Thanks
  7. by   VivaLasViejas
    Quote from onconurseRT
    I have the "break down" issue right now even though I am trying to manage it by focusing on the positive. :uhoh21: For me it started in June/July of this year. I started seeing a stress management counselor 1 time a week outside of work and she is wonderful. I would not suggest seeing anyone through the facility that someone works at for therapeutic purposes. I just "celebrated" my 1 year in nursing. This is a really good question because I am wondering how many nurses are "in the closet" about this issue and how many will never admit it. I was explaining to the counselor how hard it is (at least for me) to even admit there is an adjustment problem and that the current nursing that I am doing is affecting me adversly in my life. Just like any other profession, it is hard to admit that "it's too much" or " I can't handle it". I feel that because of my base Type A personality, it is even harder if I am not at the top of my game-- so to speak. If anyone is willing to share, I would also like to know what someone else goes through when that "overwhelming" feeling roles around.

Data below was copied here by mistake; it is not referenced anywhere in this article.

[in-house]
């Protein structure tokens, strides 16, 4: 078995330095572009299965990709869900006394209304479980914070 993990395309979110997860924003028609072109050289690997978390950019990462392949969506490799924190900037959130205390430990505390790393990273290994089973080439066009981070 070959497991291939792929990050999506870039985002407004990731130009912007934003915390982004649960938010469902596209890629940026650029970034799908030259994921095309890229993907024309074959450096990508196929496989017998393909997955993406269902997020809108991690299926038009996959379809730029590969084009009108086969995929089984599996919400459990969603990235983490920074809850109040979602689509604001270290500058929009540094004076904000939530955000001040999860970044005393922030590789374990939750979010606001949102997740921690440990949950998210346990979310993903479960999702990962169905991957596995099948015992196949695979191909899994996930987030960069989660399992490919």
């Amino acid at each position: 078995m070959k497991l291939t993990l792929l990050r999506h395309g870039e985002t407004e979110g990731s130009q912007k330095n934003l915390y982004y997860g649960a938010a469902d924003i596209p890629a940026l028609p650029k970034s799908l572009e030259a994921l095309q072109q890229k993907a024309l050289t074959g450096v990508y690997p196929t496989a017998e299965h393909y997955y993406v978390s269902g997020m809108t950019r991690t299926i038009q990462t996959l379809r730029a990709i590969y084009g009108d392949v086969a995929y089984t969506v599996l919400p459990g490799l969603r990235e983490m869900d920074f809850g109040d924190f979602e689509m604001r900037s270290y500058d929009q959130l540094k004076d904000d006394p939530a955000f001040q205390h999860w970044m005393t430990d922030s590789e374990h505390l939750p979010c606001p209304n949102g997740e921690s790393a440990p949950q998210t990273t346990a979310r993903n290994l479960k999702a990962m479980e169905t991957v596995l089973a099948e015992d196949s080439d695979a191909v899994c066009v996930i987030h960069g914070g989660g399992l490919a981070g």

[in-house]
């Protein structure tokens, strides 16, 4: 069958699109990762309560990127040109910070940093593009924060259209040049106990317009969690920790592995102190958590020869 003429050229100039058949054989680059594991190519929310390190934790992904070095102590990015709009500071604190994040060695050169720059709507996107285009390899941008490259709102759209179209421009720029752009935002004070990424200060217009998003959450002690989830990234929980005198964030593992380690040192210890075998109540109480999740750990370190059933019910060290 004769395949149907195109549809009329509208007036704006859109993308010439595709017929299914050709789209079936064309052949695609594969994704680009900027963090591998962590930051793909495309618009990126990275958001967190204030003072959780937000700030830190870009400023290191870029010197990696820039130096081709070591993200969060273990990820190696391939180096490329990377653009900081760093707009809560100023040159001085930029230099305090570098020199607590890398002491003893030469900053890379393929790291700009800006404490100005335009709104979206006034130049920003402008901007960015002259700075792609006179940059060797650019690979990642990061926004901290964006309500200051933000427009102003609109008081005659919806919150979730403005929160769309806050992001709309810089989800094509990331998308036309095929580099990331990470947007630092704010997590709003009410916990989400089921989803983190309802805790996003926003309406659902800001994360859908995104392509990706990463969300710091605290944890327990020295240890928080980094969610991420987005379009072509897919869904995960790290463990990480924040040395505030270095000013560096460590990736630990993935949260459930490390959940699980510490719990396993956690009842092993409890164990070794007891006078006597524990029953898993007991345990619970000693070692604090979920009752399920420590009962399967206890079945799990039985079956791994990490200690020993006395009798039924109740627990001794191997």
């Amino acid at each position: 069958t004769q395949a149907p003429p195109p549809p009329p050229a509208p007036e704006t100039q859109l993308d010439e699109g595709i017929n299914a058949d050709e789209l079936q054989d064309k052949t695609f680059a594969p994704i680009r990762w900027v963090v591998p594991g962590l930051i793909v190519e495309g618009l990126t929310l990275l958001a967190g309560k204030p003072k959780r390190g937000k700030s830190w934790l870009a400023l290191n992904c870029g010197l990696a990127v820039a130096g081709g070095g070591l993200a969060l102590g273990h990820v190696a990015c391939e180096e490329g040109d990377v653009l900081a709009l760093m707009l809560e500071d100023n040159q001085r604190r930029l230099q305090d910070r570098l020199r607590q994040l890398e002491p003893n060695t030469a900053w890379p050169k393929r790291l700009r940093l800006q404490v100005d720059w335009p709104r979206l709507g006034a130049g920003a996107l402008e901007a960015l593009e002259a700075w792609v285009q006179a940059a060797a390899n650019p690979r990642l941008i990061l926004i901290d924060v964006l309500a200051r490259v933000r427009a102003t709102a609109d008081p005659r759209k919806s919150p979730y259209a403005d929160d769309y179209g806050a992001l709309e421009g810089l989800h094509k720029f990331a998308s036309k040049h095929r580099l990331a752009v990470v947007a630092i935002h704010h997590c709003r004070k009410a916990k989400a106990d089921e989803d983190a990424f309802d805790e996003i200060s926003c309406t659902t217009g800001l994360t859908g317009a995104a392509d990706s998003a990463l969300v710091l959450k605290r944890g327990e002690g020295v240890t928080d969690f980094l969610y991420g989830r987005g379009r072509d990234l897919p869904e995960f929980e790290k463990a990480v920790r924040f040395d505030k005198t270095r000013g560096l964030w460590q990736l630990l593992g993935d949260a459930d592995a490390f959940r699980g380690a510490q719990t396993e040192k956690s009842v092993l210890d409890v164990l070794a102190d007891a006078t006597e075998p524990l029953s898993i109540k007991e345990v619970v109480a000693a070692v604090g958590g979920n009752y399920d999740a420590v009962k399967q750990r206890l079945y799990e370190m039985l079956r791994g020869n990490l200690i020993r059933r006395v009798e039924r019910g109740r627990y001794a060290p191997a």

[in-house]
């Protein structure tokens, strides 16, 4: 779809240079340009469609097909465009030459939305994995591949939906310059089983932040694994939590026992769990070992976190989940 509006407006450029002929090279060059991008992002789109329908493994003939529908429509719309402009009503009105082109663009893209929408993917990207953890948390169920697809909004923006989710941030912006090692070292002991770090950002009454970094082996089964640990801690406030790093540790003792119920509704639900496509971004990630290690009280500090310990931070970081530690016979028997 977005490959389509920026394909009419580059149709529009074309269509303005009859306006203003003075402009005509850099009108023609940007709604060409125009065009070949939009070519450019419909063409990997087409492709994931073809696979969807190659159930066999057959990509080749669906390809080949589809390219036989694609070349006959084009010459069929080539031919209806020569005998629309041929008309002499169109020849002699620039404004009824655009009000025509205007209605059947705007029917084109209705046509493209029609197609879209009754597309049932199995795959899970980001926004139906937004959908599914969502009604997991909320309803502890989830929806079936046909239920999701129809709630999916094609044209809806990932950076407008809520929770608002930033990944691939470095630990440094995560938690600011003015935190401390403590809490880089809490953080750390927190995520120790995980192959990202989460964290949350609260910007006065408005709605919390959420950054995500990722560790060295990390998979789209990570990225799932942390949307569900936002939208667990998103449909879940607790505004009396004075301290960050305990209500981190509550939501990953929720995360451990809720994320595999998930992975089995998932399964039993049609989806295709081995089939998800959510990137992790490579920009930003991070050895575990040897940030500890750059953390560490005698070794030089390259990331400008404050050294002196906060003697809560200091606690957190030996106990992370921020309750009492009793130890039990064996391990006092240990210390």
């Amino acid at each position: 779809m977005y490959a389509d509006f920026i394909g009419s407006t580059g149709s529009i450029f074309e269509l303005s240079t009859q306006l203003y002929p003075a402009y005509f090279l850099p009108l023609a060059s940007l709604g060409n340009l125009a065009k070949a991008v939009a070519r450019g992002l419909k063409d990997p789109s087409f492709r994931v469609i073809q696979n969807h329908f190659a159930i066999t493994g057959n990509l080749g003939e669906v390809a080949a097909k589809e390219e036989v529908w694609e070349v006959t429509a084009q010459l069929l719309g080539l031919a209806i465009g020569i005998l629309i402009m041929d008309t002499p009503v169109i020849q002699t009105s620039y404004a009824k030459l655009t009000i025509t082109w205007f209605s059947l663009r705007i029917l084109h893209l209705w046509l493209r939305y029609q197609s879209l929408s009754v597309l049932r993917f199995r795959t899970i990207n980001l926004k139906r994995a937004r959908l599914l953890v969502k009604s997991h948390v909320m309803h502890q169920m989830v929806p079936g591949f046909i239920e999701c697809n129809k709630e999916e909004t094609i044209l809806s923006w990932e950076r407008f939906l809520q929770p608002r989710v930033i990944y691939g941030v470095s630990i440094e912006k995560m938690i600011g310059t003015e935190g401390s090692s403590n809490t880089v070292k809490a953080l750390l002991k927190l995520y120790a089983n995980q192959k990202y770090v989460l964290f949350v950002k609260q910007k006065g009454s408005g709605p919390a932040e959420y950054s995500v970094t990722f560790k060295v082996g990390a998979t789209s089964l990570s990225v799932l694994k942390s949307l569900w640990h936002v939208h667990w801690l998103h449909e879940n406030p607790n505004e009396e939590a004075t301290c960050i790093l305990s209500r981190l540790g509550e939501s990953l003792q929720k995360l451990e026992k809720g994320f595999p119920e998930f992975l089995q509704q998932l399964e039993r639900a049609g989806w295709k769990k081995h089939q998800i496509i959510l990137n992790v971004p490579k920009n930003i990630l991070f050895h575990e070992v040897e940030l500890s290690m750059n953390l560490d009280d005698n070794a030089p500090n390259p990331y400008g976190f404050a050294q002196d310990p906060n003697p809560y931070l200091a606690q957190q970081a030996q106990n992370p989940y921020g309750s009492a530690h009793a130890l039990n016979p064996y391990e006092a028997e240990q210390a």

Thanks
    FWIW, onconurseRT, I can tell you that I too am struggling with this realization.......and I've been a nurse for the better part of a decade.

    Nursing was, and still is, the one thing I've wanted to do all my life, and I waited almost 40 years to become one. I had to claw my way through four years of school to earn a two-year-degree, went into debt which will take me the rest of my working life to repay, and worked my hind end off to earn those precious two initials behind my name.

    Now I'm questioning whether it's my choice of career, or just me that's faulty. I can't seem to get it right, no matter where I work or what kind of nursing I do; I'll think I'm doing a good job, patients and co-workers alike will praise me, yet I always seem to be in some kind of trouble with TPTB. And Lord help me if I make an actual mistake.......check out my thread "A Hard Lesson Learned" to see what happens when the excrement REALLY collides with the oscillating ventilation system.:stone